outlook improved during the second round. After slicing his
approach near the rock wall, Begay executed a gorgeous flop shot
that stopped six inches from the cup. The large grandstand
framing the hole shook with cheers, and after Begay tapped in for
par, he raised his arms in triumph.
Mark Calcavecchia was also the rare player to extract revenge on
the Road Hole. During the first round he had taken a triple bogey
there, his approach stopping so hard against the lip of the
bunker that he was forced to play backward with his putter to
give himself enough room to lift his next shot over the face of
the trap. On Saturday, with the pin tucked directly behind the
bunker, just four yards from the edge of oblivion, Calc was the
only player all day to birdie the hole.
On moving day the Road Hole proved to be the ultimate rally
killer. Bernhard Langer came to the 17th having made seven
birdies against no bogeys, then took a 5 from the left rough.
When Thomas Bjorn vroomed up to the Road Hole he was only five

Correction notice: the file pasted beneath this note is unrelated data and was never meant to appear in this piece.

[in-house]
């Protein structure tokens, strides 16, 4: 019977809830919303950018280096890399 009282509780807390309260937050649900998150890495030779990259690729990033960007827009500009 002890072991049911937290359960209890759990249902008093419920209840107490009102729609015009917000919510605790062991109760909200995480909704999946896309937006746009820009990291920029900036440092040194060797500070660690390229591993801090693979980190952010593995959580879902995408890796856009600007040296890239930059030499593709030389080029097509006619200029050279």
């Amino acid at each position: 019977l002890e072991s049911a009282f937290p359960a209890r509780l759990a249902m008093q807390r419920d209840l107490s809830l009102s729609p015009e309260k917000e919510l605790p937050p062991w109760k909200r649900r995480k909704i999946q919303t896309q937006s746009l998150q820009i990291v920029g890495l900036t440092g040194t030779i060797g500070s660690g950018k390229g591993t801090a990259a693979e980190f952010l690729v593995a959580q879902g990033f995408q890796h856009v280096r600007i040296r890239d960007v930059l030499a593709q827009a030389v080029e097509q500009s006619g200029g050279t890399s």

back of Woods and one of three players in double-digit red
numbers. Bjorn's approach limped to the front of the green, and
he three-putted from 75 feet.
Woods, too, three-putted for bogey on Saturday, and he had his
troubles with the Road Hole again during the final round. After a
perfect drive he got too cute with a punch and run, curling the
shot just short of the bunker. Instead of trying one of his
patented flop shots, Woods cried uncle and putted around the
bunker, away from the pin. He accepted his bogey with a shrug.
Even the game's best player knows when he has met his match.
told of Begay's exploits at 17. "Did he get out? Good man!"
now," says Paulson, "he would be shot on sight."